• jimjames
    • By jimjames 9th Oct 17, 12:29 PM
    • 12,095 Posts
    • 10,543 Thanks
    jimjames
    I remember an old HL article with 2 fictional characters who either invested in the last year's top performer or the coming year's top performer. The last year's top performer was invariably the worst performer the next year.
    Remember the saying: if it looks too good to be true it almost certainly is.
    • Malthusian
    • By Malthusian 9th Oct 17, 12:35 PM
    • 3,066 Posts
    • 4,433 Thanks
    Malthusian
    I think it has some legs, after all the article says it worked over 22 years, 5,662pc cant be sniffed at, worth a go if you ask me.
    Originally posted by capital0ne
    5,662% is a laughably pathetic return for someone who has the benefit of total hindsight.

    An even better strategy would be this: invest all your money in the Turkish stockmarket. Every penny. Then sit back and wait. Over the last 22 years this strategy worked so well it delivered an amazing 41,531% return - minus costs. (MSCI Turkey GR.) And you don't even have to faff about with reviewing the fund performance tables every six months and switching funds.

    What could possibly go wrong? The backtesting is conclusive.

    If you read that thread and my post in it and still can't see why simulated backtesting (past performance's idiot cousin) is worthless, then I have nothing else to say.

    A while ago I did a similar back-testing exercise and looked at the returns someone would have made if they invested all their money in the best-performing sector every year - that is, last year's best-performing sector - since 1994. The answer was 1.5% per annum. Worse than cash.

    Then I looked at the returns someone would have made if they invested in the worst-performing sector every year over the same time period, which delivered a much better return of 4.8%pa. However, this is still terrible compared to the 6-8%+ you would have made in any remotely decent balanced portfolio, especially once you factor in the huge extra risk. The problem with the contrarian strategy is that while markets bounce back, they don't do so at timely intervals - the worst sector one year is often the worst sector next year as well.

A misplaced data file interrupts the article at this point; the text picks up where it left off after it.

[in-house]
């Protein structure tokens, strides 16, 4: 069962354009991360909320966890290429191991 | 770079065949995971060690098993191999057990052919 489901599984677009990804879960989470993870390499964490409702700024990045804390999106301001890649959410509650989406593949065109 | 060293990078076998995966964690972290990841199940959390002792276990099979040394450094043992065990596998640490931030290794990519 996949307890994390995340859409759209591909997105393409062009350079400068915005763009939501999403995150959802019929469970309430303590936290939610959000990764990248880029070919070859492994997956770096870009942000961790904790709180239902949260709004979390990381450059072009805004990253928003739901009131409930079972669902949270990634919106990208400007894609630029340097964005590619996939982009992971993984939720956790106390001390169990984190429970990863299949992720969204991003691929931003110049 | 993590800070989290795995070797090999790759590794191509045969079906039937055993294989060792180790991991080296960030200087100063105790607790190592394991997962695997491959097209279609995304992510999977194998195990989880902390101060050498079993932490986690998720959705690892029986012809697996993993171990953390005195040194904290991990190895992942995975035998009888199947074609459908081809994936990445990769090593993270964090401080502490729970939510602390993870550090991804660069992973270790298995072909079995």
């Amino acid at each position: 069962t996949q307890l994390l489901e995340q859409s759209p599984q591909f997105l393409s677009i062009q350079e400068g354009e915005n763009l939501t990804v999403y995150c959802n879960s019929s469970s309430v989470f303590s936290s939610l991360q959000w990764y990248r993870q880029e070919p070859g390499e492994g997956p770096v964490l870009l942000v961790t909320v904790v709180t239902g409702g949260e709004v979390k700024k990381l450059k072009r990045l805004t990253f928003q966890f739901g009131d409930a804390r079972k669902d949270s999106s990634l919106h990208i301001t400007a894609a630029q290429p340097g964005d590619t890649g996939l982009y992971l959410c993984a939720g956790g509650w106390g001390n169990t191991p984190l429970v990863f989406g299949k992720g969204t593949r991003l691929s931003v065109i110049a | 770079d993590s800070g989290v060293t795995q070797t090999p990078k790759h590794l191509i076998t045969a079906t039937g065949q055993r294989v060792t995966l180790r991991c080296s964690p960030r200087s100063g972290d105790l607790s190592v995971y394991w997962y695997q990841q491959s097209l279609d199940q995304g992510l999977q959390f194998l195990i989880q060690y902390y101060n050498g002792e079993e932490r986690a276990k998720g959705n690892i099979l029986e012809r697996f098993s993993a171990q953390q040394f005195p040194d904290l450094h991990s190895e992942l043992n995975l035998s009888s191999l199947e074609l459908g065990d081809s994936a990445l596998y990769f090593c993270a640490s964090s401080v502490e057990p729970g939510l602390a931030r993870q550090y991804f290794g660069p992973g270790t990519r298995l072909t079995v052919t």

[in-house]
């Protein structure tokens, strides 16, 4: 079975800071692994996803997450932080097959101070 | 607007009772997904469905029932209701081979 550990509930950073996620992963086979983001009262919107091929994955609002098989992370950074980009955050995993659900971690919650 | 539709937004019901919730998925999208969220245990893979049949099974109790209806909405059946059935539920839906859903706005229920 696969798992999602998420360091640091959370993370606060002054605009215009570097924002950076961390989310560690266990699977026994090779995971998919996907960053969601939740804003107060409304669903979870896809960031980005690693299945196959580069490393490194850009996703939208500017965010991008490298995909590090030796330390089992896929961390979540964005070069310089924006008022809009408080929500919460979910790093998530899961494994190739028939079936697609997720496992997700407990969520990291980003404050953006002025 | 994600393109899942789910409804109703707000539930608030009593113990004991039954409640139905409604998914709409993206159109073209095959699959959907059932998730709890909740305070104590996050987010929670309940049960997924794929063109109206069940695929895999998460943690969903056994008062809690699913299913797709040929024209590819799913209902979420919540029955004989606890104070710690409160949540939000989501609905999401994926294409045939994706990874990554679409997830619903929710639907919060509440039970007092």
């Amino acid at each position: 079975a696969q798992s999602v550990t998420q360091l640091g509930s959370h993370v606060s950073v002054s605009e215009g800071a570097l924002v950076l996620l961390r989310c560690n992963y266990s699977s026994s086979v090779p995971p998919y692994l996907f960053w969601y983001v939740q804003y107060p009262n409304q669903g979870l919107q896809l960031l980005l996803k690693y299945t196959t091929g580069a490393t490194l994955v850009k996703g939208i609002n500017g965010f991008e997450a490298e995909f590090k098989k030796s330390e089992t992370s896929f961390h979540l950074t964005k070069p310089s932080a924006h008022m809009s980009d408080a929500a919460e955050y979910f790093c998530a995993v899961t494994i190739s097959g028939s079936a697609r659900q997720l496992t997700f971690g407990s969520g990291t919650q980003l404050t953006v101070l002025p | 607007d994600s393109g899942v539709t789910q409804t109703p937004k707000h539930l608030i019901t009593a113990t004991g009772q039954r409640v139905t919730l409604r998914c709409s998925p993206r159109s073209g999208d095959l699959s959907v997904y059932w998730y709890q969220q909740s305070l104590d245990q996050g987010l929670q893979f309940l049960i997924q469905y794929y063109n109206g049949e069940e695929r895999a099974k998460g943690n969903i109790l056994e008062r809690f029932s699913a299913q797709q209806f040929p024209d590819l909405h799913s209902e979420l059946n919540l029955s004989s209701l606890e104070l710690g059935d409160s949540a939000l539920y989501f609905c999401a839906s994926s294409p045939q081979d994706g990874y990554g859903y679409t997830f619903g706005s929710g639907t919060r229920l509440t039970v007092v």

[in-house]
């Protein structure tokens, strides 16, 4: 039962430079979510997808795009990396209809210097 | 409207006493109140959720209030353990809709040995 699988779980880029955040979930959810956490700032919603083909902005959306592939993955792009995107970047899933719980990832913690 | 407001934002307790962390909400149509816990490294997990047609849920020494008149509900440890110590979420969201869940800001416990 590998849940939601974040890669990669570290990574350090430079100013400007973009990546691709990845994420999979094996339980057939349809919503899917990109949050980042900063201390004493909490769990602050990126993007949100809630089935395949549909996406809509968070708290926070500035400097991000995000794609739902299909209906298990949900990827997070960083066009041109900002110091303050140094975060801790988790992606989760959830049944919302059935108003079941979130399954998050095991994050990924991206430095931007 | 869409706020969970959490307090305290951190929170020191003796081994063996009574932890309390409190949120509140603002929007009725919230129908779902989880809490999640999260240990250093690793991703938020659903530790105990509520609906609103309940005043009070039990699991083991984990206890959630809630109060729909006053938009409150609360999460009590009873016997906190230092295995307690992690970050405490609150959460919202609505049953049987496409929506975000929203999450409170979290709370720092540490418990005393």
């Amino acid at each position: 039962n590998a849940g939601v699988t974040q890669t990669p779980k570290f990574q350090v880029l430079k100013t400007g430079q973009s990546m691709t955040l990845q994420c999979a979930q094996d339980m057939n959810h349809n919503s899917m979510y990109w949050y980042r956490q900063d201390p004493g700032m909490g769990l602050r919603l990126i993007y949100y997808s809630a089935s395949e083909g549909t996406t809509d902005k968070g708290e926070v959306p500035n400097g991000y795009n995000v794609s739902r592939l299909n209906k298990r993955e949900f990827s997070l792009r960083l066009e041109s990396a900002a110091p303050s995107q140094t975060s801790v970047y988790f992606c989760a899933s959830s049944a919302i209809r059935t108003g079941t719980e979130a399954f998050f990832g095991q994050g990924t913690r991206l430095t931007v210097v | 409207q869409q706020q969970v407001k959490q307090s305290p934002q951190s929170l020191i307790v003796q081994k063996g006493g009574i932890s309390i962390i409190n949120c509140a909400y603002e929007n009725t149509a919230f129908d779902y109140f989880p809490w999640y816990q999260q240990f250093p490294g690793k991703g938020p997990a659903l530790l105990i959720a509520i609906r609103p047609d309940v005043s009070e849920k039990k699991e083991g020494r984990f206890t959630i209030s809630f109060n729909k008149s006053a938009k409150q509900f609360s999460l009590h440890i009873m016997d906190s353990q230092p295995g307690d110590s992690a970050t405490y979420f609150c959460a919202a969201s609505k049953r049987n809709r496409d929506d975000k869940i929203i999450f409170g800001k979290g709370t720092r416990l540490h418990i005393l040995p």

• capital0ne
    • By capital0ne 9th Oct 17, 12:37 PM
    • 21 Posts
    • 4 Thanks
    capital0ne
    I remember an old HL article with 2 fictional characters who either invested in the last year's top performer or the coming year's top performer. The last year's top performer was invariably the worst performer the next year.
    Originally posted by jimjames
    Now if I could only know which was the coming year's top performer..............
    • Biggles
    • By Biggles 17th Oct 17, 8:48 AM
    • 7,436 Posts
    • 4,807 Thanks
    Biggles
    You are, as you say, a beginner to investments.
    Originally posted by ChesterDog
    He said that in this thread.

    Only a week later, he claimed to have 20 years' experience!
    http://forums.moneysavingexpert.com/showthread.php?p=73270737#post73270737